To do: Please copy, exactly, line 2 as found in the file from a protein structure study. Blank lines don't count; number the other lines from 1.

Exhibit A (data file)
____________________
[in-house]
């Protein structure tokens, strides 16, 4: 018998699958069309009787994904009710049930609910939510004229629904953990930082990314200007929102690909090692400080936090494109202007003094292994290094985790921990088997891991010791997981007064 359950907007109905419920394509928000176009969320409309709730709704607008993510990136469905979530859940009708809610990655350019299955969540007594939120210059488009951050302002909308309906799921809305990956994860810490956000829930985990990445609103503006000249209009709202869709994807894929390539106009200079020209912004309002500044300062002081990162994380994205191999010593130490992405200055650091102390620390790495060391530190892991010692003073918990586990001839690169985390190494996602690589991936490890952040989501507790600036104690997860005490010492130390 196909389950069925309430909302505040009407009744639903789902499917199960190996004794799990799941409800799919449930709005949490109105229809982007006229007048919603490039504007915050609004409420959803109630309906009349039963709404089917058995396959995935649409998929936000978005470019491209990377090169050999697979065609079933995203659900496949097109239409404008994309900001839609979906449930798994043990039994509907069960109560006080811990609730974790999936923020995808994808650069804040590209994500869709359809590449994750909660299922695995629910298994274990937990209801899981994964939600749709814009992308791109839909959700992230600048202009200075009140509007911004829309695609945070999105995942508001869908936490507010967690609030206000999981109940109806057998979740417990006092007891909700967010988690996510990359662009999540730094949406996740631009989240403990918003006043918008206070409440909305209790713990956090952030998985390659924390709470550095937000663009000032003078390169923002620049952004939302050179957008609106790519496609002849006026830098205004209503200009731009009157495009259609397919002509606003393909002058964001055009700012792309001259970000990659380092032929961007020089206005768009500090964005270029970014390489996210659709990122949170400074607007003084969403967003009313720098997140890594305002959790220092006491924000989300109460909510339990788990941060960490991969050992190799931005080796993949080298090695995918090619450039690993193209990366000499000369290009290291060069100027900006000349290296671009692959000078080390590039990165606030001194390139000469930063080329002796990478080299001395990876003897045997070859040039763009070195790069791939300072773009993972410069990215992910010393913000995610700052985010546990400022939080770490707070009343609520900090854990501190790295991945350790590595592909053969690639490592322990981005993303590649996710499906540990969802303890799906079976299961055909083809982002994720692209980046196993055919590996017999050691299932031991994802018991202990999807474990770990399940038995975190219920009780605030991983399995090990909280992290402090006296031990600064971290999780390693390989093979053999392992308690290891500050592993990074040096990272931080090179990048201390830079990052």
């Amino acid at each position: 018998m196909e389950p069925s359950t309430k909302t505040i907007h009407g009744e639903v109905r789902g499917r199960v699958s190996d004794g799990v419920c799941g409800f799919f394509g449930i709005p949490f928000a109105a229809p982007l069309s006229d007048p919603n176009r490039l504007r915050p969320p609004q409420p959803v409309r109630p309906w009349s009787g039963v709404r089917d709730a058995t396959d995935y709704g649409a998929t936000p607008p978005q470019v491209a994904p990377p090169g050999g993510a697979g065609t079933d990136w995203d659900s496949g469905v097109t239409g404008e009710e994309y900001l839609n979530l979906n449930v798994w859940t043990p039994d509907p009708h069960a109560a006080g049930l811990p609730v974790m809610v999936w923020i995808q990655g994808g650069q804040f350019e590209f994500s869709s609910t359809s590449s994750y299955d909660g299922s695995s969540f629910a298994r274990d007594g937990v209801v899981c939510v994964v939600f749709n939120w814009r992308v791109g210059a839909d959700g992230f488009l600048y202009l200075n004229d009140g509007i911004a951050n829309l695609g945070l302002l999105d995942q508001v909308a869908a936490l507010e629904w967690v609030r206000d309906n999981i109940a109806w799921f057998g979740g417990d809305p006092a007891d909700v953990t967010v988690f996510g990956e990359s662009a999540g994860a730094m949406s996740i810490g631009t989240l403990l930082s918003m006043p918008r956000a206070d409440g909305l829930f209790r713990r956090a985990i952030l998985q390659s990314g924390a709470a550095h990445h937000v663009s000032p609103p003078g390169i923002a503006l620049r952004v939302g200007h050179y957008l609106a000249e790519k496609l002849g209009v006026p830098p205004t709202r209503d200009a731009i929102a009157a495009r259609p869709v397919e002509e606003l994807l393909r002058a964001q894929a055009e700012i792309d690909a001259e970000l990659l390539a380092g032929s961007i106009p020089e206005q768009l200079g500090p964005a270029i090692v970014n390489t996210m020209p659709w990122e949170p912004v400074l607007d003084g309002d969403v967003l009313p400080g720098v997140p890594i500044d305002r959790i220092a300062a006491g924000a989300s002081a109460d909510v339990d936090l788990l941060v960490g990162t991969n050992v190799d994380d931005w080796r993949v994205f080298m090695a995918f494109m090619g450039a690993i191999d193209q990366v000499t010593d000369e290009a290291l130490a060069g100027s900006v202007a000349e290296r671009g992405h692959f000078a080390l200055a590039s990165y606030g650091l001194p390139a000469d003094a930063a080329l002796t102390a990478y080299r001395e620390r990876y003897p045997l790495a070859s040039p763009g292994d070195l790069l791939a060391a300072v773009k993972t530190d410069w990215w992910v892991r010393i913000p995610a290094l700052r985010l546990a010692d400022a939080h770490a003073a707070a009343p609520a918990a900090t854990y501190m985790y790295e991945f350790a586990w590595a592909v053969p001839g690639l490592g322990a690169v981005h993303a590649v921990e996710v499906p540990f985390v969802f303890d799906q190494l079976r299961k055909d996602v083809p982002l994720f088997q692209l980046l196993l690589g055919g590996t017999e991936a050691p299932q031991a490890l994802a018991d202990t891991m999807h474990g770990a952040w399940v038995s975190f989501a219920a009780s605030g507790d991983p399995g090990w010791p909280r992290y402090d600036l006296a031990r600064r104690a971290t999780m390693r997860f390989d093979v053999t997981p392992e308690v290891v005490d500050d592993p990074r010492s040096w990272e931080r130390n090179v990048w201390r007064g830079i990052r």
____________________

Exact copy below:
């Protein structure tokens, strides 16, 4: 018998699958069309009787994904009710049930609910939510004229629904953990930082990314200007929102690909090692400080936090494109202007003094292994290094985790921990088997891991010791997981007064 359950907007109905419920394509928000176009969320409309709730709704607008993510990136469905979530859940009708809610990655350019299955969540007594939120210059488009951050302002909308309906799921809305990956994860810490956000829930985990990445609103503006000249209009709202869709994807894929390539106009200079020209912004309002500044300062002081990162994380994205191999010593130490992405200055650091102390620390790495060391530190892991010692003073918990586990001839690169985390190494996602690589991936490890952040989501507790600036104690997860005490010492130390 196909389950069925309430909302505040009407009744639903789902499917199960190996004794799990799941409800799919449930709005949490109105229809982007006229007048919603490039504007915050609004409420959803109630309906009349039963709404089917058995396959995935649409998929936000978005470019491209990377090169050999697979065609079933995203659900496949097109239409404008994309900001839609979906449930798994043990039994509907069960109560006080811990609730974790999936923020995808994808650069804040590209994500869709359809590449994750909660299922695995629910298994274990937990209801899981994964939600749709814009992308791109839909959700992230600048202009200075009140509007911004829309695609945070999105995942508001869908936490507010967690609030206000999981109940109806057998979740417990006092007891909700967010988690996510990359662009999540730094949406996740631009989240403990918003006043918008206070409440909305209790713990956090952030998985390659924390709470550095937000663009000032003078390169923002620049952004939302050179957008609106790519496609002849006026830098205004209503200009731009009157495009259609397919002509606003393909002058964001055009700012792309001259970000990659380092032929961007020089206005768009500090964005270029970014390489996210659709990122949170400074607007003084969403967003009313720098997140890594305002959790220092006491924000989300109460909510339990788990941060960490991969050992190799931005080796993949080298090695995918090619450039690993193209990366000499000369290009290291060069100027900006000349290296671009692959000078080390590039990165606030001194390139000469930063080329002796990478080299001395990876003897045997070859040039763009070195790069791939300072773009993972410069990215992910010393913000995610700052985010546990400022939080770490707070009343609520900090854990501190790295991945350790590595592909053969690639490592322990981005993303590649996710499906540990969802303890799906079976299961055909083809982002994720692209980046196993055919590996017999050691299932031991994802018991202990999807474990770990399940038995975190219920009780605030991983399995090990909280992290402090006296031990600064971290999780390693390989093979053999392992308690290891500050592993990074040096990272931080090179990048201390830079990052």